The EchoBoy interface resembles those of previous SoundToys plug-ins such as the Tremolator tremolo and FilterFreak filter. Like its predecessors, EchoBoy dishes up convincing retro effects, modernistic mutations, and sounds that embrace both extremes. You can dial in basic sounds in seconds, browse the 300 factory presets, or open hidden edit screens to micromanage your tones.
One of EchoBoy’s best instant-gratification features is its pull-down “Style” menu, which provides instant access to stellar replicas of such vintage echo and chorus devices as the Tel-Ray delay, Maestro Echoplex, Binson Echorec, Roland Space Echo, and Boss CE-1. There are also dozens of cool custom sounds, such as shortwave and AM radio simulations and faux-reverb splatter effects. In addition, you can open a secondary edit screen that offers options such as three-band EQ with independently adjustable decay settings, tape-simulating saturation, “wobble” controls, and 17 overdrive profiles. This edit screen may look bewildering, but chances are you can just spin a few knobs and concoct something cool. I certainly did.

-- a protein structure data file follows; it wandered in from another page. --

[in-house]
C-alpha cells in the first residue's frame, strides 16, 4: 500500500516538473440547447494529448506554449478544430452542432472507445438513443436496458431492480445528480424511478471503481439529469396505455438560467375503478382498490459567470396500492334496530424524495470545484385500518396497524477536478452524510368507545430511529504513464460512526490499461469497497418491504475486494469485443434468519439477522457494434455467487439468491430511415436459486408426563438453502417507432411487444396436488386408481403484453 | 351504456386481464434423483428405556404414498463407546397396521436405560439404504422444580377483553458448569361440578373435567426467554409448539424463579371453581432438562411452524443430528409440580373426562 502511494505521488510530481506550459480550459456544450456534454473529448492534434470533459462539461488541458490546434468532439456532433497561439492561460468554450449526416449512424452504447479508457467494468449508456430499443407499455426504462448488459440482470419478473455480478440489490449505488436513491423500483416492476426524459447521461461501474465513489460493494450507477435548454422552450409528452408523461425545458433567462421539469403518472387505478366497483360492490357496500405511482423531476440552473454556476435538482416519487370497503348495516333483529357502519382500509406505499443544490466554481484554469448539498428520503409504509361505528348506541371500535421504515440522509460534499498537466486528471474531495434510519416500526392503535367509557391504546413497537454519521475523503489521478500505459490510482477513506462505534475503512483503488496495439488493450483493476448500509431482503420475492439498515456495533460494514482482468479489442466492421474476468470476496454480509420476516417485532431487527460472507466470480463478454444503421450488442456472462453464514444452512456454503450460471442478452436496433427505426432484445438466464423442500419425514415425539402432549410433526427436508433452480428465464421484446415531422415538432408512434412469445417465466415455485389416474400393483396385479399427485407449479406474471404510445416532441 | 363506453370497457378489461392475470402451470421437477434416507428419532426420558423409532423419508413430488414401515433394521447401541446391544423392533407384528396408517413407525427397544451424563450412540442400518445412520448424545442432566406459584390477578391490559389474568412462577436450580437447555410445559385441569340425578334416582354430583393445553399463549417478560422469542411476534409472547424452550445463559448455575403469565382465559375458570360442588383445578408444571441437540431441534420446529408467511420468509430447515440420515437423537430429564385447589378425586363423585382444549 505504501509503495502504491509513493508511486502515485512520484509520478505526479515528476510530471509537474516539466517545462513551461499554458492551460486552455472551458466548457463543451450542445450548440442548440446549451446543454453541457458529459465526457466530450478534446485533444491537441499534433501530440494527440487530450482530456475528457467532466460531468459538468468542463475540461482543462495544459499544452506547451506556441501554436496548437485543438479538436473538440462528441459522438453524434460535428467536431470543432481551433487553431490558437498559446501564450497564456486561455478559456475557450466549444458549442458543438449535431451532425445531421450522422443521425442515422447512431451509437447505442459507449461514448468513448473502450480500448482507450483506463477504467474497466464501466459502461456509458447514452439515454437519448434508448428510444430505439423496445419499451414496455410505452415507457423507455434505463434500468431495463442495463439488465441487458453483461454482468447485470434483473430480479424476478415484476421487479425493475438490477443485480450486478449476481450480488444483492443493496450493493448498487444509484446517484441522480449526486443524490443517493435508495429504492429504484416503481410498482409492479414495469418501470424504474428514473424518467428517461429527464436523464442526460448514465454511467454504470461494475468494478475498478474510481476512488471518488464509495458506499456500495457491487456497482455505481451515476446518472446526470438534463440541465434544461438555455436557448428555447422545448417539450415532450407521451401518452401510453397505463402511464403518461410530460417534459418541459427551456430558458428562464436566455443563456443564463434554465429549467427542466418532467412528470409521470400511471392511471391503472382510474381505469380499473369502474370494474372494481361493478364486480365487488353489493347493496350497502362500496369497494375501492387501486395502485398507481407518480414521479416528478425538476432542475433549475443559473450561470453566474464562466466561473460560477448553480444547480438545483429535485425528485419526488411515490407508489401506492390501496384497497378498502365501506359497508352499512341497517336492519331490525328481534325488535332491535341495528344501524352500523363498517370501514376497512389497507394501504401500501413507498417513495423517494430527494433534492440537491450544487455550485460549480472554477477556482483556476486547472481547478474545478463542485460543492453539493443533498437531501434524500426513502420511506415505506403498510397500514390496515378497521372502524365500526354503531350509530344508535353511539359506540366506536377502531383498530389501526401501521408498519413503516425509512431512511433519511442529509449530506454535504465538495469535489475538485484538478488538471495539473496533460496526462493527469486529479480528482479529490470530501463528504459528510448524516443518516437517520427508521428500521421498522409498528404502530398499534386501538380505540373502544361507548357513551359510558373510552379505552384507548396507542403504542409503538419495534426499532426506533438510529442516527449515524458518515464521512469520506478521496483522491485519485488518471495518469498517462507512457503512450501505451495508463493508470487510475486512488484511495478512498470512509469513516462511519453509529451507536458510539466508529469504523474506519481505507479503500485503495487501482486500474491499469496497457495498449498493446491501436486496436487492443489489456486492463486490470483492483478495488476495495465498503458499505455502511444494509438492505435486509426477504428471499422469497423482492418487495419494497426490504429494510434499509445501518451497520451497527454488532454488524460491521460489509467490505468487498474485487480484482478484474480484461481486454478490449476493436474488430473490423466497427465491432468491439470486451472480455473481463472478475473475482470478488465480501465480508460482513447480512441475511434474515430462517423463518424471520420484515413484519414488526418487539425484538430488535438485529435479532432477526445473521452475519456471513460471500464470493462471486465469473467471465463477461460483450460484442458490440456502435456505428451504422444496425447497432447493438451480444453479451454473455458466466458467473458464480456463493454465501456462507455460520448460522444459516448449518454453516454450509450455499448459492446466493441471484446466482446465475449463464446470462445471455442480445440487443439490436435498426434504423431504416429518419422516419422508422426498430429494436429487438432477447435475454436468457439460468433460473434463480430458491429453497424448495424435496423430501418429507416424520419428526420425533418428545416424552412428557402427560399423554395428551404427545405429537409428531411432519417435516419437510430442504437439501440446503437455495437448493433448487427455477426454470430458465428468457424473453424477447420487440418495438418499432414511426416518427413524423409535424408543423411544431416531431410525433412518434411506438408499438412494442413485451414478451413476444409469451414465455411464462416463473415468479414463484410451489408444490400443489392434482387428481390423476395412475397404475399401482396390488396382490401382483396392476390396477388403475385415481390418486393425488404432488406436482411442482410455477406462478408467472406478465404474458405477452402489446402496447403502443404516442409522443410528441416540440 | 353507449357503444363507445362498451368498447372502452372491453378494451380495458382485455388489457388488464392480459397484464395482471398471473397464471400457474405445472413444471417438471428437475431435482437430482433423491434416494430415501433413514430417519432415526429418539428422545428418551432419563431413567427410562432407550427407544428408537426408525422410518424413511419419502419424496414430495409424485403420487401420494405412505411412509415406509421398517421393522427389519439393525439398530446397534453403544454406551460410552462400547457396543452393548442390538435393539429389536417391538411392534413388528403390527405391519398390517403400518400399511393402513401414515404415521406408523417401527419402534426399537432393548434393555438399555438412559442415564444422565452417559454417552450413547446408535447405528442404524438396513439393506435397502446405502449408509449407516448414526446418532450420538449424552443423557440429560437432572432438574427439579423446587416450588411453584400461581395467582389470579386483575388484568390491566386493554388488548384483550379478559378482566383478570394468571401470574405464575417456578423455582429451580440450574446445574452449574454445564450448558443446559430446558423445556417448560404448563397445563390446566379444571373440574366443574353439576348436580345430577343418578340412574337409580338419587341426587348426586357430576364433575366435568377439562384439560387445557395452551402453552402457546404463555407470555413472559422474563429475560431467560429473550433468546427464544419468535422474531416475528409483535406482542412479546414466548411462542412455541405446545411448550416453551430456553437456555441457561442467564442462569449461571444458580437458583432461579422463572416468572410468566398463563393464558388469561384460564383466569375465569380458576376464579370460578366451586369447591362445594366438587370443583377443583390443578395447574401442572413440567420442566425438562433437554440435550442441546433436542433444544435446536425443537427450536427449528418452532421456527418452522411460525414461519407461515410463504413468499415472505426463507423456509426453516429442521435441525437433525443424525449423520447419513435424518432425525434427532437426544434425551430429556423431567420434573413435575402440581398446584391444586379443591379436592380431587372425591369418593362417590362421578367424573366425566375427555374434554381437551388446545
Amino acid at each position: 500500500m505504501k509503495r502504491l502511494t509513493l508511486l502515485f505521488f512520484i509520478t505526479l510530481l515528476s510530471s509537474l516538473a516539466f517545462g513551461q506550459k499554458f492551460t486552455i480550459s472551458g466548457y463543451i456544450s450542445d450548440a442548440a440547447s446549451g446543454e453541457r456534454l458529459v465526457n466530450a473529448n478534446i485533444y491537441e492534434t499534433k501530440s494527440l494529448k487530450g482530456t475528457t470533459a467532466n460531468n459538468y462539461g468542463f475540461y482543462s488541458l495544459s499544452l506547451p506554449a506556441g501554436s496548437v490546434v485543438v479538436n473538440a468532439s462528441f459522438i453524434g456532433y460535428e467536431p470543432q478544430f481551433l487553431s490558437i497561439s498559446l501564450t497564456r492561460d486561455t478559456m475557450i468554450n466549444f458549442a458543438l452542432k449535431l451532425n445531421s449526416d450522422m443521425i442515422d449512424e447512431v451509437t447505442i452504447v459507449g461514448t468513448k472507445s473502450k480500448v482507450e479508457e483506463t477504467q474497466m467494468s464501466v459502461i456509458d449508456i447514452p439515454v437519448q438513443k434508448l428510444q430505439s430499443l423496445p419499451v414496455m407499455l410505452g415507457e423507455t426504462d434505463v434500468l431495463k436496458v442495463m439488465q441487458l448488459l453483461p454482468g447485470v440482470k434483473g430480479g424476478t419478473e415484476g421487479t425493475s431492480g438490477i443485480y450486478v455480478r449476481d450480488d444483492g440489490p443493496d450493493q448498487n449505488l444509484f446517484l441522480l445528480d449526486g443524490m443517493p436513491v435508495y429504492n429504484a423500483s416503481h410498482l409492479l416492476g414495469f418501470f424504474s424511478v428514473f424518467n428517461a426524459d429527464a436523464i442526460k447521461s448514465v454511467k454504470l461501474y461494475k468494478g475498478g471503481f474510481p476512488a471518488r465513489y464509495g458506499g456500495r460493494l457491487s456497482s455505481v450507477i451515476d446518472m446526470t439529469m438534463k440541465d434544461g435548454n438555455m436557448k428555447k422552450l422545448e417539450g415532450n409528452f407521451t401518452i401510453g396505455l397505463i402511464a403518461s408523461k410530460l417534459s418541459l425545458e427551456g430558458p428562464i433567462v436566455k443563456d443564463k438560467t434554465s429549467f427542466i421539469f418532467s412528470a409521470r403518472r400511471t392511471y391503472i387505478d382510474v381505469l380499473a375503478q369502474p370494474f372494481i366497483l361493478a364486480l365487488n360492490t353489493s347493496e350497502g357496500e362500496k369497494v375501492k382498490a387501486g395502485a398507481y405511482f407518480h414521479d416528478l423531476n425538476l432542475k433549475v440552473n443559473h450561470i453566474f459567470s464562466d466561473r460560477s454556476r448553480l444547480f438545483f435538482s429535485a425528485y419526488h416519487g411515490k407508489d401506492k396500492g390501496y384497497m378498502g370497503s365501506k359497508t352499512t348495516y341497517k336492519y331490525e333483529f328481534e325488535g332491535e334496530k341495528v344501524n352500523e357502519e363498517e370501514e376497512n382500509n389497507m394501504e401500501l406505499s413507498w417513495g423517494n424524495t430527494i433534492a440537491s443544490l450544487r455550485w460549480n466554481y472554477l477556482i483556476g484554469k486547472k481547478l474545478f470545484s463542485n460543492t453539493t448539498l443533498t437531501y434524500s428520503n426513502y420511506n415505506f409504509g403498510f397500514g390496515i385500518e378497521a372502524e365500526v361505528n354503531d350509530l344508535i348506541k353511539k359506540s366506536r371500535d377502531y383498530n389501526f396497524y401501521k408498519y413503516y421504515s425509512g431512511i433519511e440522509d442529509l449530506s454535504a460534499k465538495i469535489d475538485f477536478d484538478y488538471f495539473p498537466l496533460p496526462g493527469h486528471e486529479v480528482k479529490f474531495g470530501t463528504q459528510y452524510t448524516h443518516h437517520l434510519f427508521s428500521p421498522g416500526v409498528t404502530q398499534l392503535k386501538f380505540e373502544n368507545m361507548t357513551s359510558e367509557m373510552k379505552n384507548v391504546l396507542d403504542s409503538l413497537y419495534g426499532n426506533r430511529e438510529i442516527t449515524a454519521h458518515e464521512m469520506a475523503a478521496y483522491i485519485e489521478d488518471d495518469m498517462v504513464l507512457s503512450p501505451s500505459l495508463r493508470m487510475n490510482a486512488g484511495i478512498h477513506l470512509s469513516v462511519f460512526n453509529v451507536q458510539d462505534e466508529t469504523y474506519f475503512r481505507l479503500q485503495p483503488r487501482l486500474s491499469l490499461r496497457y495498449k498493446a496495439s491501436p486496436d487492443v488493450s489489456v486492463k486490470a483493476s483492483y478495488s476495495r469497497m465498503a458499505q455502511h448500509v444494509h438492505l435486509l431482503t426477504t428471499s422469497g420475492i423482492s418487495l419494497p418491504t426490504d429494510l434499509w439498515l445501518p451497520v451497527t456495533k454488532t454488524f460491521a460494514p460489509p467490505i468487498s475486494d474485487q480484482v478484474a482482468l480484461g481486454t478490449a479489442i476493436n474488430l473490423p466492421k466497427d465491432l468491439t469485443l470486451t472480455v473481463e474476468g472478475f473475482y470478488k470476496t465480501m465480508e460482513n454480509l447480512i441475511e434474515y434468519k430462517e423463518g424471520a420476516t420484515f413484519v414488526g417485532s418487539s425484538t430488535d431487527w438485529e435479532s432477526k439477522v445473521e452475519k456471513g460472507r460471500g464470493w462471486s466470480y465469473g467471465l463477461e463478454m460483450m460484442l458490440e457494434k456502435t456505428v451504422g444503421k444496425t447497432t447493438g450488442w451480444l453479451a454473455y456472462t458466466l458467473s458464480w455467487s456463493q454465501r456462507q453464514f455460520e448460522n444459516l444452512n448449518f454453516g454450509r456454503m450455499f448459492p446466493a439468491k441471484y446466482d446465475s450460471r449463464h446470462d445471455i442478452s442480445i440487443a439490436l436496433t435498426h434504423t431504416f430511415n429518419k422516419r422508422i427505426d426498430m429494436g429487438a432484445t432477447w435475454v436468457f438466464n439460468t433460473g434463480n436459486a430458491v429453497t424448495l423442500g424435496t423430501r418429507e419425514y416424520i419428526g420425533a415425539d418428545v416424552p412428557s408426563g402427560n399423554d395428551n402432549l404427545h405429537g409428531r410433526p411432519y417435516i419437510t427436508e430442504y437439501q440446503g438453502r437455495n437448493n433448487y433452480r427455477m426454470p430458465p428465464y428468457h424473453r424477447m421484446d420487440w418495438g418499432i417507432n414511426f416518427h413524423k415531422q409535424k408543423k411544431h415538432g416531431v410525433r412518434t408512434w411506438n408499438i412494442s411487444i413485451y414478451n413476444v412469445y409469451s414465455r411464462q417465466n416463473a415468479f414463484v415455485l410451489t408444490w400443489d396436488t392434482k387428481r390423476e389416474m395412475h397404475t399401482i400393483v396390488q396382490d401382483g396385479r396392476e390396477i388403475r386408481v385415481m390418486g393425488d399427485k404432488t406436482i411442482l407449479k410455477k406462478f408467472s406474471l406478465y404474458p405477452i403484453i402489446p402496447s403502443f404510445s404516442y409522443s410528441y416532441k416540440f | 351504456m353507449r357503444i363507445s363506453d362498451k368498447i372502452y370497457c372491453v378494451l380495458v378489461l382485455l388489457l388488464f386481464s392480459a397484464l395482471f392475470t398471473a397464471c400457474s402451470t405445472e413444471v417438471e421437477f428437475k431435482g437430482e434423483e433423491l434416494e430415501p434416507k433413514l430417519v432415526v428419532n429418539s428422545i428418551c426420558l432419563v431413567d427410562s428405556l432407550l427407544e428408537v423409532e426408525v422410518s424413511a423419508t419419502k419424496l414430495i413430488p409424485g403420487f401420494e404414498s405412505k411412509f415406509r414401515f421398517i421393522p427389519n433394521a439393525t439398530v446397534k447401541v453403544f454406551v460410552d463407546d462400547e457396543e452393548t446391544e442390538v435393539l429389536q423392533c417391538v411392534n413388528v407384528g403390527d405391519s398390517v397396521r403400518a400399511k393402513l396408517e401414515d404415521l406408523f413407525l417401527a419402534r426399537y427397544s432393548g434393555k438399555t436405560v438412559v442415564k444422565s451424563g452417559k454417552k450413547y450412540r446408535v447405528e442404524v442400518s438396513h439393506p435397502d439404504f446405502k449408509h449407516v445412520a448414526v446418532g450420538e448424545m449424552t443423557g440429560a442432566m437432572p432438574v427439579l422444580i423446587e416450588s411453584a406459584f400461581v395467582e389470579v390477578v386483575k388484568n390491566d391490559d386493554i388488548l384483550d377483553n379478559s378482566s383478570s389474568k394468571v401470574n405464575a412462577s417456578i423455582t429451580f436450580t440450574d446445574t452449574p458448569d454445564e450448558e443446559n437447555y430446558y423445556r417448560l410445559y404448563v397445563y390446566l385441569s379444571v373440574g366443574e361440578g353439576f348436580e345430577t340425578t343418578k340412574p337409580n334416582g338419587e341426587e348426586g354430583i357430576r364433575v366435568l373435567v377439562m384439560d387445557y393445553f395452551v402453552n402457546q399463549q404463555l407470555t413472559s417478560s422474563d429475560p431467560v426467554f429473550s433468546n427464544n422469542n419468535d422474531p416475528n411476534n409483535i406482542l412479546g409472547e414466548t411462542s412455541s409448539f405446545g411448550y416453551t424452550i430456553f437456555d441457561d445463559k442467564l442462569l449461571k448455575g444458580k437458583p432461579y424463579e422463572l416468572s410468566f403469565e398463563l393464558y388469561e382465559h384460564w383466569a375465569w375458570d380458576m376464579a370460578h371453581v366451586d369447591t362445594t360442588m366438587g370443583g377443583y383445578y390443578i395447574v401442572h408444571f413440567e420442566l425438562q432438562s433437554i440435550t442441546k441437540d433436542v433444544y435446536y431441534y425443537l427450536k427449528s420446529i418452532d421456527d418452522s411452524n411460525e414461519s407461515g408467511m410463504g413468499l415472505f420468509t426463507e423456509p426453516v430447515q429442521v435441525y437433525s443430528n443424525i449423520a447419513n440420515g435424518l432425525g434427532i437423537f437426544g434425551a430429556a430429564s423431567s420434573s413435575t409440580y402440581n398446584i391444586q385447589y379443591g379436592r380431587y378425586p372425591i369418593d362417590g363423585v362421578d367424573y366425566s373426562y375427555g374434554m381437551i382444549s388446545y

EchoBoy is equally impressive when it comes to making delays groove. You can, of course, set delays by absolute time, MIDI clock, and various note values, including dotted and triplet rhythms. In addition, there are “swing/shuffle” and “rushin/draggin” controls to humanize the feel. Finally, it can create syncopated rhythmic delays via a step-sequencer-style interface. It’s deep, man.
For all its complexity, EchoBoy offers a clean, easy-to-tweak display. For example, when you select between single, double, ping-pong, and rhythmic delay types, the main interface changes to display only the relevant parameters. And the controls you need most often — delay time, feedback, saturation, and input and output levels — are always accessible via large front-and-center knobs.
EchoBoy wins my vote for coolest software delay ever — and it only runs on Pro Tools software. You can download a full-featured 15-day demo from www.soundtoys.com.